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SGA’s Team IMPACT: Just a campaign strategy

Sebastian Parra helps Nick Smith organize the SGA for a group picture. By: Sean Keenan
Sebastian Parra helps Nick Smith organize the SGA for a group picture.
By: Sean Keenan

Georgia State Student Government Association’s (SGA) Team IMPACT has long been an enigma regarded as a political party, an interest group and a governing platform. It’s none of those things.

Although the coalition is based around an acronym of political aspirations, Team IMPACT is merely a campaign strategy. SGA Vice President of Academic Affairs David Jackson said the team operates solely for election purposes.

“The only time Team IMPACT really exists is during the election season,” Jackson said. “For anyone who says that it isn’t [a campaign strategy], they misunderstand the purpose.”

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Team IMPACT was formed in 2012 by SGA’s former President Marcus Kernizan to keep officials in office and succeed them with more Team IMPACTers, according to SGA President Sebastian Parra.

The “team”– which has yet to face a comparable opposing faction — has claimed every elected position on SGA’s executive board since its inception, with the exception of SGA’s current VP of Budget and Finance Tobi Soyebo. And he used to be on Team IMPACT as well.

“Team IMPACT is great,” Soyebo said. “But this year I felt I needed to do it on my own to have a sense of pride.”

Soyebo said the team is primarily a social network created to build stronger bonds among student government officials. But Soyebo was already acquainted with the Georgia State student body prior to leaving Team IMPACT.

“Because I was an R.A., I had already been with the [students] for two years,” he said. “So that’s a lot of students I already know who I can contact and advocate for…on a closer scale since I was living with them.”

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Parra said the Team IMPACT name helps attract prospective voters to SGA’s scantily attended election polls.

“Voting [turnout] at Georgia State is very low,” he said. “So with Team IMPACT, people say, ‘Oh, I’ll vote for them; I know those guys.’”

But Soyebo said he doesn’t feel he ran at a disadvantage last year without his name on Team IMPACT’s ticket, though he understands the popularity that the team has a cultivated.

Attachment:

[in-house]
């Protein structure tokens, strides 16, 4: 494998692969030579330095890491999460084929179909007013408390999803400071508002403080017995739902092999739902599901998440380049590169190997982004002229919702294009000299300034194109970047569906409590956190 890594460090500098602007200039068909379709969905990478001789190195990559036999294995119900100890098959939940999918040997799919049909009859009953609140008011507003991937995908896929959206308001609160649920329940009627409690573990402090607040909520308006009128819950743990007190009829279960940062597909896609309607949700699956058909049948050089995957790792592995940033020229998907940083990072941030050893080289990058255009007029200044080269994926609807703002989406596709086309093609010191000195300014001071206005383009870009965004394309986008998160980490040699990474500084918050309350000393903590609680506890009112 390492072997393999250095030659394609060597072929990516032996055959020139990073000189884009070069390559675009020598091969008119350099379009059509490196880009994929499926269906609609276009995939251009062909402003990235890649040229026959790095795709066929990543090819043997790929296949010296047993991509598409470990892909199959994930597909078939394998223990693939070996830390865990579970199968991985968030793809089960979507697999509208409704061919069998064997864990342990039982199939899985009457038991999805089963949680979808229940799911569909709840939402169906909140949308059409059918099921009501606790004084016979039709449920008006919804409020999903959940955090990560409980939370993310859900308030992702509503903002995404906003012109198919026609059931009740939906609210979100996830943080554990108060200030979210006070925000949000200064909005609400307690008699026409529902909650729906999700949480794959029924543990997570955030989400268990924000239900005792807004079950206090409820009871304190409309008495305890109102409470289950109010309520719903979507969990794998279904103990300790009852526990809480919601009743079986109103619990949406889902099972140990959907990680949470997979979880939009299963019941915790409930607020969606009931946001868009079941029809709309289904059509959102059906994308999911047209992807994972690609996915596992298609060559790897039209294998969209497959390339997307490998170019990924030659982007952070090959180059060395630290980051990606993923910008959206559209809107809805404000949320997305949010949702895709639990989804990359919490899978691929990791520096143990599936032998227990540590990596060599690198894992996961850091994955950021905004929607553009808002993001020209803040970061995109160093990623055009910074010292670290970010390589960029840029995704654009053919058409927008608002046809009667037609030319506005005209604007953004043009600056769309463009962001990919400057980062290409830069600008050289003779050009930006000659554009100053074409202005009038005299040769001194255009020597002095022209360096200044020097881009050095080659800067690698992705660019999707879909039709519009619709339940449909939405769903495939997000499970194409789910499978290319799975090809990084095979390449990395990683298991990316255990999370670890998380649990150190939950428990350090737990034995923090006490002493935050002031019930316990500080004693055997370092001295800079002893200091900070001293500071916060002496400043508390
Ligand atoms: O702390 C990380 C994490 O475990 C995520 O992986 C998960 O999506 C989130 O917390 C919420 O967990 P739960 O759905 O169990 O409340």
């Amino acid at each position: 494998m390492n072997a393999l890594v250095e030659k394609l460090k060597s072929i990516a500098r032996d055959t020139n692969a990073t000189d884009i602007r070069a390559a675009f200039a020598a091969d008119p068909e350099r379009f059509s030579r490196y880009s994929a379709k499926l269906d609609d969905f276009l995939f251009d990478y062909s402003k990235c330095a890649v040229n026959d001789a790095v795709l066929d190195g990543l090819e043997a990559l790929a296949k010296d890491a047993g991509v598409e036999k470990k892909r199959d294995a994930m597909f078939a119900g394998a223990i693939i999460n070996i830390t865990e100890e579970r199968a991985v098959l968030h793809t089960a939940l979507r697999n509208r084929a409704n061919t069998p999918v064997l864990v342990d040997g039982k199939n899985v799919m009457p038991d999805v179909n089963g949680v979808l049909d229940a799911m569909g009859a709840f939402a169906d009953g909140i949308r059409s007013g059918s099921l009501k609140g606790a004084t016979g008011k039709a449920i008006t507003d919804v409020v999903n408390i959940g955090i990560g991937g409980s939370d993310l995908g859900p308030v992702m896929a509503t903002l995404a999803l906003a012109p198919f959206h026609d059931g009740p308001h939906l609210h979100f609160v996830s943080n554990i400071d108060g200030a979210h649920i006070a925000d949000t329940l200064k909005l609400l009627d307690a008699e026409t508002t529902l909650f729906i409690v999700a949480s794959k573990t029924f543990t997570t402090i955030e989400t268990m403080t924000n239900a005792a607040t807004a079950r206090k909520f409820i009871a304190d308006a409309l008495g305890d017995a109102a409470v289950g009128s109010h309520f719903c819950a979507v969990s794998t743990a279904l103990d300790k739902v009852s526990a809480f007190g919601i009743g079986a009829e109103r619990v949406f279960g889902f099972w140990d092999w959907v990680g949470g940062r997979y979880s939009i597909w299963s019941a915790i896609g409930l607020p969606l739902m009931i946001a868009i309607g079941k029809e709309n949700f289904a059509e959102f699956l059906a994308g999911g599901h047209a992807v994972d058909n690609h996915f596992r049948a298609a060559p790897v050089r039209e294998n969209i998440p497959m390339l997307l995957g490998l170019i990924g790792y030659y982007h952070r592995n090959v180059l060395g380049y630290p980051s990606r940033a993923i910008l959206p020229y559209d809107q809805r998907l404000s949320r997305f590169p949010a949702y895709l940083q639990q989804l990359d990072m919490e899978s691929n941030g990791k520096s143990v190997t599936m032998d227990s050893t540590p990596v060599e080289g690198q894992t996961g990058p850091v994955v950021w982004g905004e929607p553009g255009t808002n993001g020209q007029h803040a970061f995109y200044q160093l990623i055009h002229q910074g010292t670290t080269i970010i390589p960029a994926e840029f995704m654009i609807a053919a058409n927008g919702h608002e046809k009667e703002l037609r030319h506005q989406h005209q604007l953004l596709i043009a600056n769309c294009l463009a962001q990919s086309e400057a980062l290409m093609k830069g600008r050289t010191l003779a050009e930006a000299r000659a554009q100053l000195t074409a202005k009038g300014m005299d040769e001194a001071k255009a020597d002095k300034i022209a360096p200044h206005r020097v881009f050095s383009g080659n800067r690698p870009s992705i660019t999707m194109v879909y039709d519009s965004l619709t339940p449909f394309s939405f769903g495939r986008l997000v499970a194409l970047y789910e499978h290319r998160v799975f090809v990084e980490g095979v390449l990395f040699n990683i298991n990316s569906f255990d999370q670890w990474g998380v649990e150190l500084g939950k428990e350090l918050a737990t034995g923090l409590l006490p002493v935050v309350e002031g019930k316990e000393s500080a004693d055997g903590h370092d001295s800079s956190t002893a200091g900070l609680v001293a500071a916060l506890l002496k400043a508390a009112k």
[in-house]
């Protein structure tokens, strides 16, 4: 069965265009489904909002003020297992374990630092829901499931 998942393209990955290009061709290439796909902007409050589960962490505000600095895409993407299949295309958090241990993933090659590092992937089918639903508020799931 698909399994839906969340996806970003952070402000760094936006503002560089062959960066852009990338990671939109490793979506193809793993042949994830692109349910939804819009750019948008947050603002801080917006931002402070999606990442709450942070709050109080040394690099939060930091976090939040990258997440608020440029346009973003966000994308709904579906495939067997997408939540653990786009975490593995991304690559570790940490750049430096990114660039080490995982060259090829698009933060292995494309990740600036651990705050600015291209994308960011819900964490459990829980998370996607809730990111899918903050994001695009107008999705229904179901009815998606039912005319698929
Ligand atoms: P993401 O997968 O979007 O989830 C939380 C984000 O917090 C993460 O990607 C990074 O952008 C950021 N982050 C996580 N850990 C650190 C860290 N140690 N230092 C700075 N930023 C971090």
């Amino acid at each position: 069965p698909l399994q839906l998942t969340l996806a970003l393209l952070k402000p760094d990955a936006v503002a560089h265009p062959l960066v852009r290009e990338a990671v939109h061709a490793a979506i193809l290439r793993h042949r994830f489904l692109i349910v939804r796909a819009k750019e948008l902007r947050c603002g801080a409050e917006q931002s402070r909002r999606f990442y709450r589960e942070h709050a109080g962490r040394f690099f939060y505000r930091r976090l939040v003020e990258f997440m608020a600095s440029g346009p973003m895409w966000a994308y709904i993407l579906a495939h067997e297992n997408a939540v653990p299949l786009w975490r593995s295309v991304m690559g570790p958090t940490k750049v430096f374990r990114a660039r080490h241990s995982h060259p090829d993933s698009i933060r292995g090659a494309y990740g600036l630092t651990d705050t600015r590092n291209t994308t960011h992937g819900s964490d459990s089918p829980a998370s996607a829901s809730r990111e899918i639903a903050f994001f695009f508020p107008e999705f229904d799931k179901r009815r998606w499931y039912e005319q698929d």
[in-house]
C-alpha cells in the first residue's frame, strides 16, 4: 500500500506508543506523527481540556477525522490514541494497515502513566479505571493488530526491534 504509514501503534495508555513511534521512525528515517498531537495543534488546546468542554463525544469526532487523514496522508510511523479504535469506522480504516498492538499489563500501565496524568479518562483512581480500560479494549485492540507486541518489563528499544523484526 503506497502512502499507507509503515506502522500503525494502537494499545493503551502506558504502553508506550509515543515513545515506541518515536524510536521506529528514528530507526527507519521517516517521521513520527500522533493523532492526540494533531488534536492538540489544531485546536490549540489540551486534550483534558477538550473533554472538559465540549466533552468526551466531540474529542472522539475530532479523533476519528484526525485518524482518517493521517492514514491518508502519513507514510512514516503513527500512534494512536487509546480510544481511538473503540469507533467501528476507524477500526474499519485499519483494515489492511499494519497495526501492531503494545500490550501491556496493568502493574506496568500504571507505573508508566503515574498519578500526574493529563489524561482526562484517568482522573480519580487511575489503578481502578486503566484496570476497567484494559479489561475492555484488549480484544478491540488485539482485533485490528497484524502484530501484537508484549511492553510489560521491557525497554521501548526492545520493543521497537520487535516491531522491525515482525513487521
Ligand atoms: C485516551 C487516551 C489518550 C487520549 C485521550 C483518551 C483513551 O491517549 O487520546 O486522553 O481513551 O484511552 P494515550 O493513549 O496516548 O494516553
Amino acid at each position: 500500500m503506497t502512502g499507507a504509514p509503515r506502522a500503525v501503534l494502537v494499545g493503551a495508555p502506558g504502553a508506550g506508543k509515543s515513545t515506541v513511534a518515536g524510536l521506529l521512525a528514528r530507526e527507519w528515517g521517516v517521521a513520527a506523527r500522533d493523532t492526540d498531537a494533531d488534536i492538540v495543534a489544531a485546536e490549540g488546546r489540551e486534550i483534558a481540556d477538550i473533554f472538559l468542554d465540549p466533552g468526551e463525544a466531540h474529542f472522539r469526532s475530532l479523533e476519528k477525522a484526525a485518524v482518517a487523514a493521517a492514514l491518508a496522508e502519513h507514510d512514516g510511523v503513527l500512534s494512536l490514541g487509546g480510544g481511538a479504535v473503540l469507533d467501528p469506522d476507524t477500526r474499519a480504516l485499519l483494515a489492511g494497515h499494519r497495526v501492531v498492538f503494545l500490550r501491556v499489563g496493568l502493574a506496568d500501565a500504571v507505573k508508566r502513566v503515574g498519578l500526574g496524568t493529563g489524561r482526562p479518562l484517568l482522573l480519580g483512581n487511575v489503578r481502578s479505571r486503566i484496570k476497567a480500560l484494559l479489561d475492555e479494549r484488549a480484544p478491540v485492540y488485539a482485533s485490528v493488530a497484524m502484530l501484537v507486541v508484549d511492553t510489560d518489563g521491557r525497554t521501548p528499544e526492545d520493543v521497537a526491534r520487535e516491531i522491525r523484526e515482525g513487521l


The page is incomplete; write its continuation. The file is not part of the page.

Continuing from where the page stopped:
“It started with people who were just friends who wanted to be on a team to win together,” he said. “Now we all have this one brand we are buying into. Having Team IMPACT’s brand is kind of like Apple.”

And although Team IMPACT has been dominating the election market for years, newly appointed SGA VP of Public Relations Anthony Nguyen said the team exists “to build unity within SGA” and to brainstorm campaign ideas.

“It’s not so much a political party,” the Team IMPACT member said. “It’s more so a group effort, to get everyone’s ideas in line. During election season, we promote each other and advocate for each other so we all get elected.”

And although the candidates foot the bill for their own ads, Team IMPACT has previously appropriated a campaign manager from the executive board to orchestrate strategic implementation of their flyers, posters and pins.

But once Team IMPACT claims [at least] the majority of the executive board, it becomes time for all-inclusive student government work; no more Team IMPACT, according to Parra.

“Once we win the elections, it’s about governing,” he said. “Last year at the SGA retreat, we made a point; ‘There’s no teams here anymore.’”

Jackson and Parra both told The Signal that Team IMPACT is an open and inviting group. They don’t require applications and prospects don’t need to be a part SGA prior to joining.

And Jackson said SGA and Team IMPACT are always striving for diversity and inclusivity. So strutting into the office with a smile and a handshake is a great way to get started.

“We want to be an organization that represents its student body holistically,” Jackson said.

And Parra’s presidential ticket had runners from a wide variety of cultural backgrounds.

“Last year, my ticket had an Asian guy, an African guy, a white girl, a black girl, a latino, and a black guy,” Parra said. “We mostly look for diversity and competency [for the Team IMPACT ticket].”

Parra said he thinks Team IMPACT will continue to campaign together in the future, although it will need to broaden its governmental jurisdiction during the GSU-GPC consolidation. The consolidation will expand Georgia State’s academic reach with newly acquired campuses.

“I think [Team IMPACT] is probably going to continue,” he said. “We may have to develop something of a larger scale to accommodate those from GPC as well.”

However, uncertainty still eclipses any definitive forecast for Team IMPACT’s future. Jackson said he doesn’t think the team’s popularity will escalate to completely envelop SGA. But he said Team IMPACT is not a vital part of the organization’s functionality.

“I don’t think Team IMPACT [will absorb SGA],” he said. “Team IMPACT exists because those students want it to exist. There’s no one in student government saying we have to have Team IMPACT this year.”

Soyebo said, with the growth of the school and the team, he can’t foresee how the power of Team IMPACT will change.

“I’m not saying Team IMPACT is gonna die. I’m not saying it can die,” he said. “Yes, that brand is powerful, but people find interest in different things; like the Galaxy versus the Iphone.”

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